Artist, geometer, and educator Mark A. Reynolds investigated Leonardo Da Vinci’s frequent use of the octagon.  This article uses excerpts from Mark Reynolds’ writing on the subject as appears on his informative  and attractive website. For the full article  the reader is encouraged to visit—   http://markareynolds.com/?p=89

“…in his (Leonardo’s) studies and sketches of the centralized church, …we can find influences specifically from Brunelleschi, as well as from other fifteenth-century architects working with this type of religious structure…[we also see] his almost obsessive and frequently repetitious drawing of octagonal shapes and forms in his notebooks throughout his career… The object is to provide us with more insight as to why the octagon held so much fascination for Leonardo as one of the ultimate geometric expressions of grandeur and practicality in spatial organization, design, and development.

“It is obvious to anyone spending time looking through Leonardo’s sketchbooks that he drew octagons and octagonal systems almost obsessively throughout his long artistic career…Even when he did not draw the completed octagon, we still find Leonardo’s preoccupation with octagonal geometry. In rapid sketches and in considered drawings, from floor plans to mechanical devices, we find octagonal shapes taking precedence over other geometric systems. At other times, Leonardo’s interest in the square and its diagonal, requisites for √2 geometry and the octagon, can also be found scattered throughout his studies. One well-known example is in the Codex Atlanticus (Cod. Atl), ff. 190 v-b. It shows the head of a warrior for The Battle of Anghiari, with notes on geometry that include several square and diagonal constructions. There is a cube with a diagonal on one of the square faces. The cube also has an internal diagonal that runs inside the form, from front corner to rear corner of the cube, which demonstrates the √2 and √3 lengths within the form.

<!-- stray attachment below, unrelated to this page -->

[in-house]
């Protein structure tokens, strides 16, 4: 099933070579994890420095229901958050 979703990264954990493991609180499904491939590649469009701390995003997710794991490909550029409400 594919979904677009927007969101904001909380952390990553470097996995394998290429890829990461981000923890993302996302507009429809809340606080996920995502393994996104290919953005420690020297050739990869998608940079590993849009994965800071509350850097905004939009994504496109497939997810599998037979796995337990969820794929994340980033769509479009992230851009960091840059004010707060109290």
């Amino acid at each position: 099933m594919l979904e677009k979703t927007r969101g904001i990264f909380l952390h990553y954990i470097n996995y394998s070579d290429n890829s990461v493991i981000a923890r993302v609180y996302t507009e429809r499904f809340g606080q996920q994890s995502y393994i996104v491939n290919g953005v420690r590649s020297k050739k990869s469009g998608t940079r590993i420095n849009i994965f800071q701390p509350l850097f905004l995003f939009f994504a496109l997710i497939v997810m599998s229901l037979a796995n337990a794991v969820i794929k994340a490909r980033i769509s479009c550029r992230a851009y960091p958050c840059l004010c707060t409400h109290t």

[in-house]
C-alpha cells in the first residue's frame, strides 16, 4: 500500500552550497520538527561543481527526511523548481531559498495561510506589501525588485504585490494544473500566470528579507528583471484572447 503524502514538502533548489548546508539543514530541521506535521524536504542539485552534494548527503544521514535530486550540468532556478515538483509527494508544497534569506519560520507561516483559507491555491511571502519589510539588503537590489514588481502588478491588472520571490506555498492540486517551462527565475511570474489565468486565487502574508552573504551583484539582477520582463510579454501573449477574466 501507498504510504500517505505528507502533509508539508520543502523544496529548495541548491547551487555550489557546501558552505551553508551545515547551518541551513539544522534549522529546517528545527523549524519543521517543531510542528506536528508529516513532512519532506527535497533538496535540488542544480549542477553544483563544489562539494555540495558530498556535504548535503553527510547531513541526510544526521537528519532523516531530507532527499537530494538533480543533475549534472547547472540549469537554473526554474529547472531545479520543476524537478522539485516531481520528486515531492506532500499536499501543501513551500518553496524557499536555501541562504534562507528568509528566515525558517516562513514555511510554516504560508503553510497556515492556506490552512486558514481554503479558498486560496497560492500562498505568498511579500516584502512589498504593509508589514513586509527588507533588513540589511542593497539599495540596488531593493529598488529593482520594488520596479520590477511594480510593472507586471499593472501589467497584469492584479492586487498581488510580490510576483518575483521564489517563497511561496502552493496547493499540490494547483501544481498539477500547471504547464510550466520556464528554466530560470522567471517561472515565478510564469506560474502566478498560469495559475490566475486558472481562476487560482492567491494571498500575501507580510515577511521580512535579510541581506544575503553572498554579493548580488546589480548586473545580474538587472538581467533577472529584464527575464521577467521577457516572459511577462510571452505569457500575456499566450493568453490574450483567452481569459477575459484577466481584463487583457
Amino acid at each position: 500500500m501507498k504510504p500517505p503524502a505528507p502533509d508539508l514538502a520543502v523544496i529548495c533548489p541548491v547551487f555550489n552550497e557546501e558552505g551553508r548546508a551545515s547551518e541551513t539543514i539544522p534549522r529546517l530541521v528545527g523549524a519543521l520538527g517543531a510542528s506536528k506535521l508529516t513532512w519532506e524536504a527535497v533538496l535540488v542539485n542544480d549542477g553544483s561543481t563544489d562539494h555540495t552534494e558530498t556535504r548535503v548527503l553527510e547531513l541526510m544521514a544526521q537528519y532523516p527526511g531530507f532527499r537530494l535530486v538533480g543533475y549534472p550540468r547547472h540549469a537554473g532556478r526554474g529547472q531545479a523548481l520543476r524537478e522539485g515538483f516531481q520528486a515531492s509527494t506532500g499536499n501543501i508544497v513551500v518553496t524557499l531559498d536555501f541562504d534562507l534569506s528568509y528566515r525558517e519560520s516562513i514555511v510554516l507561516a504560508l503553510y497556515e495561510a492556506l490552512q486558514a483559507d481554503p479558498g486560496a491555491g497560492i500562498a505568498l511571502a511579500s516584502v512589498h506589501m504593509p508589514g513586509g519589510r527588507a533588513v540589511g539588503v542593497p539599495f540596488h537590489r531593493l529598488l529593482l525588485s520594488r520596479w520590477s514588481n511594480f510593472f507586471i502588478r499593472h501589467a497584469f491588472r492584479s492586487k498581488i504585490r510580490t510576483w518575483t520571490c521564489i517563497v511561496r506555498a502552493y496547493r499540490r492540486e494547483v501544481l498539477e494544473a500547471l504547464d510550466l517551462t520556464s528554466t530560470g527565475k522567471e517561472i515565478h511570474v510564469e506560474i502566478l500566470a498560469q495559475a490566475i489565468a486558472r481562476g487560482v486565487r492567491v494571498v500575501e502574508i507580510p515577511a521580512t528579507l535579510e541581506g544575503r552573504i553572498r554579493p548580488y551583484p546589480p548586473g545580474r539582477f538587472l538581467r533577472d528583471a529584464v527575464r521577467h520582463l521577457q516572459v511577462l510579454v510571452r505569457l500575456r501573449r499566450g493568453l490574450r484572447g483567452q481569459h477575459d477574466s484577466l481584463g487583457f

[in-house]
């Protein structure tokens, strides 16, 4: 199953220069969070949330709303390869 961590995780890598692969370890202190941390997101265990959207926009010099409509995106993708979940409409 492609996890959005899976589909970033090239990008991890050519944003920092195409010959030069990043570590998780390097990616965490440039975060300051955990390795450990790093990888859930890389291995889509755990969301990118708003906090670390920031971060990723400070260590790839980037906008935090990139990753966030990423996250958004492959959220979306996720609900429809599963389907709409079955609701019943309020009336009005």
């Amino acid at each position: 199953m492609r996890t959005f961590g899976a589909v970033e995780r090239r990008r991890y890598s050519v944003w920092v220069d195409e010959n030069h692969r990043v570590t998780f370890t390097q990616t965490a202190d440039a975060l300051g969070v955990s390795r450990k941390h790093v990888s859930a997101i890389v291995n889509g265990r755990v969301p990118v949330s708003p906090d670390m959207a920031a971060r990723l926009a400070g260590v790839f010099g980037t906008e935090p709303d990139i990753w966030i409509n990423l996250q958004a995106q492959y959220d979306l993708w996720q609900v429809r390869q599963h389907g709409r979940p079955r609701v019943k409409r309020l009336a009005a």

“Da Vinci used the octagon in his architectural drawings almost to the exclusion of any other, save a rare foray into a hexagon or an occasional dodecagon.[1] There were barely any architectural investigations done with the pentagonal system, other than  a couple of fortress and defense constructions.  There are times when Leonardo explores hexagonal geometry, occasionally in a temple plan, but more often when working with tessellations and patterns, including knot designs and embroidery.   We do also find drawings relating to the circle and the square.  Yet the octagon is related to these two shapes, and so, we are left with the predominance of the octagon and Leonardo’s relentless curiosity about it.  But why choose the octagon over the other regular polygons when he knew of them all, how to draw them, their armatures and proportioning systems?  Perhaps we can find a few possible answers from looking at the time in which he lived, and the prevailing state of the world of art, architecture, and geometry into which he was introduced and that he developed.

“In art schools, architecture and design students are required to have two right angled triangles, traditionally known as “set squares.”  They are: 1.) the 45°/45°/90° triangle, and, 2.) the 30°/60°/90° triangle.   For centuries, these tools have been traditionally used for ad Quadratum (“from the Square,” 45/45/90) and ad Triangulum (“from the Triangle,” 30/60/90) geometry.   The two systems of proportioning were learned early in one’s training in geometric construction, and remained part of the geometer’s toolbox throughout one’s career.   Although a somewhat broad generalization, we may say that we usually find the development of ad Triangulum in Eastern cultures, Byzantium, and in the early part of the European Middle Ages, while ad Quadratum seems to have found more of a home in Ancient Greece and Rome[2].  The square, ‘square root two’ geometry, and the theta (√2 + 1) rectangle continued to be developed and utilized in European countries well into the Renaissance.  (The subcontinent and China had always had an interest in the application of ad Quadratum geometry as well.)  The square, both as a system in and of itself, and as an integral part of all rectangles, was commonplace, and frequently, the circle and the square could be found in various combinations with each other and employed in various rectangular ratios.  But it was Leonardo’s ability to combine these other shapes with the octagon, and how these earlier uses of octagonal systems and symmetries may have influenced his own work that is of particular note.  It is with this backdrop of ad quadratum geometry in Europe then that we begin our discussion of the octagon.

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